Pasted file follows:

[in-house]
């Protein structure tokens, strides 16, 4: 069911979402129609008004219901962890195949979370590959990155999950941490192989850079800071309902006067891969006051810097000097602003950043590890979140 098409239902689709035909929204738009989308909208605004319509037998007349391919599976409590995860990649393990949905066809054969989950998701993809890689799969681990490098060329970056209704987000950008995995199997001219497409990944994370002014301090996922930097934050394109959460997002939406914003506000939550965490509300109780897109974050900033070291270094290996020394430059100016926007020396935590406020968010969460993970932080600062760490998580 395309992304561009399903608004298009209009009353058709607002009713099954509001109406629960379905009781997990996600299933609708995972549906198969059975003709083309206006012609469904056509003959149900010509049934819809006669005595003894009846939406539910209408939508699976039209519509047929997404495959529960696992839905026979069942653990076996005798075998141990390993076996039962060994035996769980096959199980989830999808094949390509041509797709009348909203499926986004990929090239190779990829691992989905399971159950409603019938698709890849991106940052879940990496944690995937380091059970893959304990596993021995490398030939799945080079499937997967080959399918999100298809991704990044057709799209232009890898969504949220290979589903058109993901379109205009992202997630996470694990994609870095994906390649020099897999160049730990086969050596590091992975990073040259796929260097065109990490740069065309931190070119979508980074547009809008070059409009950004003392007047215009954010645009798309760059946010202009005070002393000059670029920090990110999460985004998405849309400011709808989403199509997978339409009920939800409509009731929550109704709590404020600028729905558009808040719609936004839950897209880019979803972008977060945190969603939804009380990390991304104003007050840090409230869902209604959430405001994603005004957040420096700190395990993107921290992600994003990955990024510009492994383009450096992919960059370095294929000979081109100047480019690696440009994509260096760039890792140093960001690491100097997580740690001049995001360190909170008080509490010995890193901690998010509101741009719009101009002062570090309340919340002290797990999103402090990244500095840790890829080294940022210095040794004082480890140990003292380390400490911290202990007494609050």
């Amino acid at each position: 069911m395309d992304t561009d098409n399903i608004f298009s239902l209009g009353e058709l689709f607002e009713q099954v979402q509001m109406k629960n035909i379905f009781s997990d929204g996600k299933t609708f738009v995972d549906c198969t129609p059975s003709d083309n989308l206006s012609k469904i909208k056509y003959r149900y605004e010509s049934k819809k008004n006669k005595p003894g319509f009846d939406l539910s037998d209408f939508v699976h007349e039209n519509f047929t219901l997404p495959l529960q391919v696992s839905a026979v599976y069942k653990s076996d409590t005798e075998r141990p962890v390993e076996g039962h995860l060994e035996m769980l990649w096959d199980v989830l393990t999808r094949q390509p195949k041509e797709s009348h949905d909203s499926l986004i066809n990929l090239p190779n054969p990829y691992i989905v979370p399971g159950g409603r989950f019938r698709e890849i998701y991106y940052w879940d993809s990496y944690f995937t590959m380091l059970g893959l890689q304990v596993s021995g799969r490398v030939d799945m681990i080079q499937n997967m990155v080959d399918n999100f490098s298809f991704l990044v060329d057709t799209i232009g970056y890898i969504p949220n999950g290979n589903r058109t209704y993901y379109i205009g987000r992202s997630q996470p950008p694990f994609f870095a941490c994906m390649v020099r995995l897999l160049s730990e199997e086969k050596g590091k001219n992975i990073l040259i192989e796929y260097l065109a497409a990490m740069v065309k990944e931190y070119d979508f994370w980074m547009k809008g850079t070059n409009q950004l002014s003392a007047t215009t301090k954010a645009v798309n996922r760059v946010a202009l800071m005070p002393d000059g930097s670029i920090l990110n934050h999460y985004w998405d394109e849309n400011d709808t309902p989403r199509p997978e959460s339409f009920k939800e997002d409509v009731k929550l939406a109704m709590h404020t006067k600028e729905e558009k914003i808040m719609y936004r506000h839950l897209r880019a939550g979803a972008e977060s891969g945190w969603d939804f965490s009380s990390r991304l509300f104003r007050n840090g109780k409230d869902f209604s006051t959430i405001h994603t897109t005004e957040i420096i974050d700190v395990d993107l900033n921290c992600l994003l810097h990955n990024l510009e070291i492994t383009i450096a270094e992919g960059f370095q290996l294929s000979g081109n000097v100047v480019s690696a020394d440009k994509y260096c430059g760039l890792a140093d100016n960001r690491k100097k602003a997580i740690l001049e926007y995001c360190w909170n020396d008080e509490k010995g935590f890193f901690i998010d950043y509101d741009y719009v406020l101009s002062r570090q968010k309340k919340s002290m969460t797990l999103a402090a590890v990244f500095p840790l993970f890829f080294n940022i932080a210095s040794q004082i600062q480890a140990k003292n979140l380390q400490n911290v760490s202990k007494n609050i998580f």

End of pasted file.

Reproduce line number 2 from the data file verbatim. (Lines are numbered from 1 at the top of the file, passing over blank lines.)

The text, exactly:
């Protein structure tokens, strides 16, 4: 069911979402129609008004219901962890195949979370590959990155999950941490192989850079800071309902006067891969006051810097000097602003950043590890979140 098409239902689709035909929204738009989308909208605004319509037998007349391919599976409590995860990649393990949905066809054969989950998701993809890689799969681990490098060329970056209704987000950008995995199997001219497409990944994370002014301090996922930097934050394109959460997002939406914003506000939550965490509300109780897109974050900033070291270094290996020394430059100016926007020396935590406020968010969460993970932080600062760490998580 395309992304561009399903608004298009209009009353058709607002009713099954509001109406629960379905009781997990996600299933609708995972549906198969059975003709083309206006012609469904056509003959149900010509049934819809006669005595003894009846939406539910209408939508699976039209519509047929997404495959529960696992839905026979069942653990076996005798075998141990390993076996039962060994035996769980096959199980989830999808094949390509041509797709009348909203499926986004990929090239190779990829691992989905399971159950409603019938698709890849991106940052879940990496944690995937380091059970893959304990596993021995490398030939799945080079499937997967080959399918999100298809991704990044057709799209232009890898969504949220290979589903058109993901379109205009992202997630996470694990994609870095994906390649020099897999160049730990086969050596590091992975990073040259796929260097065109990490740069065309931190070119979508980074547009809008070059409009950004003392007047215009954010645009798309760059946010202009005070002393000059670029920090990110999460985004998405849309400011709808989403199509997978339409009920939800409509009731929550109704709590404020600028729905558009808040719609936004839950897209880019979803972008977060945190969603939804009380990390991304104003007050840090409230869902209604959430405001994603005004957040420096700190395990993107921290992600994003990955990024510009492994383009450096992919960059370095294929000979081109100047480019690696440009994509260096760039890792140093960001690491100097997580740690001049995001360190909170008080509490010995890193901690998010509101741009719009101009002062570090309340919340002290797990999103402090990244500095840790890829080294940022210095040794004082480890140990003292380390400490911290202990007494609050």